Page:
And while I'm sharing writing, this is from the novel. Toward the end.
Hey, Bug, she said.
Hey, he whispered back, motionless.
Silence wrapped itself around them, not uncomfortably. She looked out the window. Warm, early afternoon light streamed through the glass. She sat down on a chair next to the bed.
I’m sorry, she said.
I know. Then, did she die?
Yes. Has no one told you?
They say she’s gone. They say she’s passed. They don’t say die.
Well, honey. Yes. She died. I’m sorry.
When they say she’s gone, I think maybe she went to the store. Went to get food or something. They don’t say die.
Why don’t they say die?
They don’t want to upset you.
He moved for the first time, turning his head to look at her. But she died, right?
She died, honey.
I don’t know. She slipped, I think. She was trying to protect you, I think, and she slipped into the water.
Is she going to be in the ground? Are they going to bury her?
Yes, she said. She took her time with what she said next, knowing the boy would spend hours visualizing it, agonizing over it. There is going to be a funeral, she said. They are going to put her in a casket.
Like a box?
No, not really. It will have very soft fabric in it. Like pillows. And it will be very pretty fabric. Like a bed. Like a newly made bed. And they will lay her down on it. Soft and pretty. And they’ll put her in a room, and people will go up to her, to look at her one last time. You can, if you want to. You don’t have to. But you might want to. You might want to see her one more time.
She’ll be dead.
Yes. But you might want to see her. One more time.
Yes, he said.
One more time.
They’ll say very nice things about her. The preacher will, other people will. I will. I promise I will.
And then. Then they’ll take the box outside. To the graveyard. They’ll carry it out to a gravestone. Very pretty. Made out of stone. So it’ll last. And they’ll lower her down.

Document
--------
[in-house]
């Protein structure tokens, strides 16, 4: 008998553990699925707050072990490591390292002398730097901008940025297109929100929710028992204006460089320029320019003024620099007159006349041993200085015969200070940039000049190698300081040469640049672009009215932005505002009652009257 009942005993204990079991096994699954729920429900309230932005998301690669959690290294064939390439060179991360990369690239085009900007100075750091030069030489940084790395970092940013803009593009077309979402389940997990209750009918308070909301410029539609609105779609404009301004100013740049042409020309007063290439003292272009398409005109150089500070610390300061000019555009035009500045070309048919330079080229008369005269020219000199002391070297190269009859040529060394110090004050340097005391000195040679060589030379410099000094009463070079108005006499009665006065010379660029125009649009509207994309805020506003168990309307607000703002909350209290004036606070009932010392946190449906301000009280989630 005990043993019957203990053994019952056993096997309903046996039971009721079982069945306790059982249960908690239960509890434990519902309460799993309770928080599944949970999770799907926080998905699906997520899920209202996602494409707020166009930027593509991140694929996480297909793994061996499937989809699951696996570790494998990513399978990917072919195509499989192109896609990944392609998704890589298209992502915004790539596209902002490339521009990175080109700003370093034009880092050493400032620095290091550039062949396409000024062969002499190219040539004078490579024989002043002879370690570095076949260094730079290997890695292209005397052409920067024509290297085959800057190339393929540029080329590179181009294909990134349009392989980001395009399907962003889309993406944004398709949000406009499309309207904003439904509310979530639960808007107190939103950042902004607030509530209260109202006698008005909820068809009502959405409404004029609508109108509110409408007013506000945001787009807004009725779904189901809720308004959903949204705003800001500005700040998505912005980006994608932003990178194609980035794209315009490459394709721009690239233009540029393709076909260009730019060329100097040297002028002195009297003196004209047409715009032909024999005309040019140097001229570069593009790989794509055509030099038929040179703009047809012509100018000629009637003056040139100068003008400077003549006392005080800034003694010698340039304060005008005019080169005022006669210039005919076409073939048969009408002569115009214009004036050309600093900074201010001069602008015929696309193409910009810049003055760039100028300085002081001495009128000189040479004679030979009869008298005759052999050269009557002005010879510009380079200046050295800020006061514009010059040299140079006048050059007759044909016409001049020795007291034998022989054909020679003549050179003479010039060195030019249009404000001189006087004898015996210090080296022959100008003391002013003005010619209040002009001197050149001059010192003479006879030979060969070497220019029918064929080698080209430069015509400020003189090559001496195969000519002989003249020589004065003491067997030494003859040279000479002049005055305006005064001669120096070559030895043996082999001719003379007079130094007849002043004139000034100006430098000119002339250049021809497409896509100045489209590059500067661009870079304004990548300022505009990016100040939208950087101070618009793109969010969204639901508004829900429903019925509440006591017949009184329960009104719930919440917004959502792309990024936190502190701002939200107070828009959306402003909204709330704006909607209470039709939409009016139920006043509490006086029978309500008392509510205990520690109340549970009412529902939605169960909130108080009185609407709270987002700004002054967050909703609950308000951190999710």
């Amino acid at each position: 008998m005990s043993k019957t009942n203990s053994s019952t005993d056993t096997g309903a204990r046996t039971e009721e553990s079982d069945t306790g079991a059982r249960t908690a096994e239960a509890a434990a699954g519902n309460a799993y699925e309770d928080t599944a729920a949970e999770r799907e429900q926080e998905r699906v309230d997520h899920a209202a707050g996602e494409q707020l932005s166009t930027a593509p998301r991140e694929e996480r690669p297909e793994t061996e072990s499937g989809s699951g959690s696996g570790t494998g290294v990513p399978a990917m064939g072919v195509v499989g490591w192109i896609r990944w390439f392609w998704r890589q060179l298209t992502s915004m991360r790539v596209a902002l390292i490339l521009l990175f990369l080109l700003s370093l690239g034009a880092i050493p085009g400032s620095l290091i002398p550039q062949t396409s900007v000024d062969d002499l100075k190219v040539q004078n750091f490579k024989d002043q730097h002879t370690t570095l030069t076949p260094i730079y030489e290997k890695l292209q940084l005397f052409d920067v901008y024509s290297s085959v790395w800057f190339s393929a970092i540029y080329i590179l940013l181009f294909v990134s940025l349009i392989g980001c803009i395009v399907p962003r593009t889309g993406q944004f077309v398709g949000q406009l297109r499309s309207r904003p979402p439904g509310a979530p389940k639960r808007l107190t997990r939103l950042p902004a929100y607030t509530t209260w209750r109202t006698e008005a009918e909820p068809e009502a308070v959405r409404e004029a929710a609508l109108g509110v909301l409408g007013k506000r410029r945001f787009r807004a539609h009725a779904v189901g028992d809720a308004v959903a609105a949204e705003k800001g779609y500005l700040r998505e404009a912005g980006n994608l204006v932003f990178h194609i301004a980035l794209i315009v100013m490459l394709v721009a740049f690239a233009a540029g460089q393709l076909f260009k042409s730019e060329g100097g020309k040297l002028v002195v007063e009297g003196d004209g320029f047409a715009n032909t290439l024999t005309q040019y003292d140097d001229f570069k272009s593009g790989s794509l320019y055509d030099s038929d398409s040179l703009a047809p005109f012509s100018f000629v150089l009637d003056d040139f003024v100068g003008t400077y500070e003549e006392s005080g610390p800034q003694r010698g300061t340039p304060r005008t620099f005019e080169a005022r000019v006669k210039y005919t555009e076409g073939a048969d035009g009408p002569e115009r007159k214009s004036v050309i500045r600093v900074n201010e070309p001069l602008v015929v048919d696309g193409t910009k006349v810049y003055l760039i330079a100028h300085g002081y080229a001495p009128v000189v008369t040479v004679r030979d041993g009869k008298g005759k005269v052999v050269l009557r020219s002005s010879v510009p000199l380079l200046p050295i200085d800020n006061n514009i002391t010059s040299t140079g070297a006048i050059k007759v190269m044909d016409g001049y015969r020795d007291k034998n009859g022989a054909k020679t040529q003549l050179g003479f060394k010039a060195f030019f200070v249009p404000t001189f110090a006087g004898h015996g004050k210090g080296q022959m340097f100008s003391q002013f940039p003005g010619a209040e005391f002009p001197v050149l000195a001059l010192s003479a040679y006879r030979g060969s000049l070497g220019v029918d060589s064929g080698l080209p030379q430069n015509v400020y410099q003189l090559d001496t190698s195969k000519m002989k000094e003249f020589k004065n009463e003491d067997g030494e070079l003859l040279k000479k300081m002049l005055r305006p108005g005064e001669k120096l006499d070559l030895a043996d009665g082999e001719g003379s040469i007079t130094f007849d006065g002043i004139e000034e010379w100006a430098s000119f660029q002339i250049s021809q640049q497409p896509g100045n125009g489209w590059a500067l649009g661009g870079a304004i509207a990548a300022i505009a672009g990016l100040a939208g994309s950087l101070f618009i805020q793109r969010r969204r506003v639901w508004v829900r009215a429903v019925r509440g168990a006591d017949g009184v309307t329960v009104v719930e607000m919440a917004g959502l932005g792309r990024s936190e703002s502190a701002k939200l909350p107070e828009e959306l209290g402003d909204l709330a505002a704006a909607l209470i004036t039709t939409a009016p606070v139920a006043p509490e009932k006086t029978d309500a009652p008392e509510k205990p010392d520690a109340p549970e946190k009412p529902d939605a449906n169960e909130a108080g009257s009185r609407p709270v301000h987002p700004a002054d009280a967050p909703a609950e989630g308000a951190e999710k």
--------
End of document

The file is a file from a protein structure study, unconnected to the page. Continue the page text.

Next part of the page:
Yes, I think so. With ropes. And they’ll cover her with earth. With soil. She couldn’t bring herself to say the word dirt. She wasn’t sure why.
He asked, will it be dark down there? In the soil?
Will she be cold?
No, honey. She won’t be cold. She’s past being cold, ever again.
Will she be bored?
Will she miss me?
Will she still love me?
Of course, honey. Yes. Always yes.
He turned, looked up at the ceiling again. His voice dropped lower, nearly monotonous. Is she going to heaven?
She didn’t want to lie to him. She was there to comfort, but she was unwilling to lie. She told the best truth she knew, as simply as she could.
I hope so, honey. I don’t know these things. I don’t know anything anymore.
I hope so too, he said, after a time.
She cleared her throat. She said, I’m afraid I wasn’t always very nice to your mother. I’m sorry for that.
It’s okay. He looked at her again. He said, do you remember that time we prayed together? All of us, on the floor?
Why did we do that?
To feel safe, she said. To talk to God. To ask for help. But mostly to feel safe. Close together, holding hands. Family. Blood. I was hoping it would make your Mom feel safe. Make you feel safe. Did you? Did you feel safe?
I don’t feel safe now.
I know, sweetie. Me neither. It’ll get better. One day, it will. You’ll see.
She stood from her chair, kissed him on the forehead, ran her hand along his cheek. She lay down next to him, inches away, but not touching. They lay like that, side by side, on top of the covers, as the last of the light faded from the windows, as the stars appeared and traced a lazy circle in the sky outside the walls of the room. The darkened room filled with the rhythm of their breathing, the quiet pulse of their hearts. After a time the boy fell asleep.